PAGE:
Data collection involved qualitative semi-structured interviews. The interview protocol is included as appendix one. After the interviews had been transcribed and checked by participants, the interview transcripts were analysed. This involved a series of iterative steps to reduce and understand the data (O'Leary, 2010). The data analysis integrated inductive and deductive approaches. The first step was to code and reduce the data using an inductive approach. An inductive approach aims to discover themes from the data using the following approach; each idea mentioned by the participants in the interview transcripts was given a code (Bradley, Curry, & Devers, 2007). Subsequent ideas were either allocated an existing code, or given a new code if they represented an idea that hadn't already been covered. This process resulted in forty-four granular codes. This process was then combined with a deductive approach to build broader themes (O'Leary, 2010). This approach used the themes identified from the literature review to verify the codes and inform the conceptualisation of the broad themes (O'Leary, 2010). An example of this process is shown in Table 3. As a result of this process 20 new themes were identified, which combined elements from both the research and the literature review.
The new themes were used to answer the two research questions. The results of the study were also compared with previous research identified in the literature review.
Participants felt that the iPad led to some reduction in paper consumption but this reduction was not as significant as expected. Therefore, the iPad did not appear to enable the paperless office, with participants reporting that large amounts of documents were still being printed.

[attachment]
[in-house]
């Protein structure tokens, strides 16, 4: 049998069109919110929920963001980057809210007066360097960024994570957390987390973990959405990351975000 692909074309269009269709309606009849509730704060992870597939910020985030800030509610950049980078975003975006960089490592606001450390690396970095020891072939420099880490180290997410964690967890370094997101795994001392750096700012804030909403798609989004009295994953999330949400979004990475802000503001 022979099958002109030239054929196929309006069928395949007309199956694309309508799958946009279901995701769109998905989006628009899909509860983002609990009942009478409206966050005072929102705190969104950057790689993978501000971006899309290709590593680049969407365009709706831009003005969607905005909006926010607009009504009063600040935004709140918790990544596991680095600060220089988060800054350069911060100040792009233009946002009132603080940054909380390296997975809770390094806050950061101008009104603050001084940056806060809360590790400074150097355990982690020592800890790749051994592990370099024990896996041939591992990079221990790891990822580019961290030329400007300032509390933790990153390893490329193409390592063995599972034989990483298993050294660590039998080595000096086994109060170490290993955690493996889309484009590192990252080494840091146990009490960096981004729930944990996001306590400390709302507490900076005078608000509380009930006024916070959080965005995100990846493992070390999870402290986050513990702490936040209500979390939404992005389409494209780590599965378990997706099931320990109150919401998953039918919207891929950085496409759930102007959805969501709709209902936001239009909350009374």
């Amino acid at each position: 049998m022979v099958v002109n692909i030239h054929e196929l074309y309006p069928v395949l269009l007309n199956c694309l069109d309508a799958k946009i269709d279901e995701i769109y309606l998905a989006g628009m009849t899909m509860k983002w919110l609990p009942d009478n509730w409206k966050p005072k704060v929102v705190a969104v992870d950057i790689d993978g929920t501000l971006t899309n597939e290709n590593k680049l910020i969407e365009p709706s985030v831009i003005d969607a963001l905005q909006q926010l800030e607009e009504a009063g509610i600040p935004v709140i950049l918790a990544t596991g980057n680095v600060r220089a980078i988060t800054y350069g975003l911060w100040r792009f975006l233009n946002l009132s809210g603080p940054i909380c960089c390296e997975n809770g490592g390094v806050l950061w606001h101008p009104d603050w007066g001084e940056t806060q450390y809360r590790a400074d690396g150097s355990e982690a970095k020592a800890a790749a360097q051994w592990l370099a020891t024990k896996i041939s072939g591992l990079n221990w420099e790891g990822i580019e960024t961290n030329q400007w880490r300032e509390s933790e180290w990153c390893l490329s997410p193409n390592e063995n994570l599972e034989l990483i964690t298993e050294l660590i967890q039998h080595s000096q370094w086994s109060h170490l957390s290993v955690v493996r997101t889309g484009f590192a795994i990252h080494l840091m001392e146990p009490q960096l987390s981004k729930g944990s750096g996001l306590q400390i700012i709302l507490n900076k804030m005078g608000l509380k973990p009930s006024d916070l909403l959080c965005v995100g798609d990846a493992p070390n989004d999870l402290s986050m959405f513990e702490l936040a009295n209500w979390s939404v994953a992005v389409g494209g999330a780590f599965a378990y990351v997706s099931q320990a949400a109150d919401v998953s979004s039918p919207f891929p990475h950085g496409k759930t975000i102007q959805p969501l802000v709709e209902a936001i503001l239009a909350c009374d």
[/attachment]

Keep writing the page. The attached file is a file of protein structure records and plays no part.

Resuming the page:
"My iPad has saved the University lots of money...No, it won't eliminate all of the paper from my office but it does make a significant difference."
Although previous literature did not focus on paper consumption, the affordances identified by the literature and the reports of organisations purchasing the iPad to eliminate the use of paper gave the impression that the iPad would have a more significant impact on paper consumption. It was suggested that the iPad had affordances that better match the affordances of paper compared to other digital technologies. This suggests that the scope of previous studies may not have been enough to identify limitations of the iPad that lead people to use paper instead. For example, Marmarelli and Ringle (2011) reported significant paper savings in their study of the iPad, but only examined students and their printing of course materials, while this study examined academic staff who dealt with multiple types of documents.
Participants reported that the iPad mostly saved them from printing short-term, read-only documents, such as meeting papers while longer documents and documents needing to be distributed to others were still printed.
"What it does is that it eliminates paper that I print just for a meeting and then I would dispose of it. It eliminates paper that is needed for a very short time."
"I tend to print things that I need to engage with more, or things that I want to be able to compare. With paper you can have three things and look at them at once and compare."
This suggests that the iPad is mostly seen as a reading device, which saves people from printing documents that would otherwise be printed out and disposed of a short time later.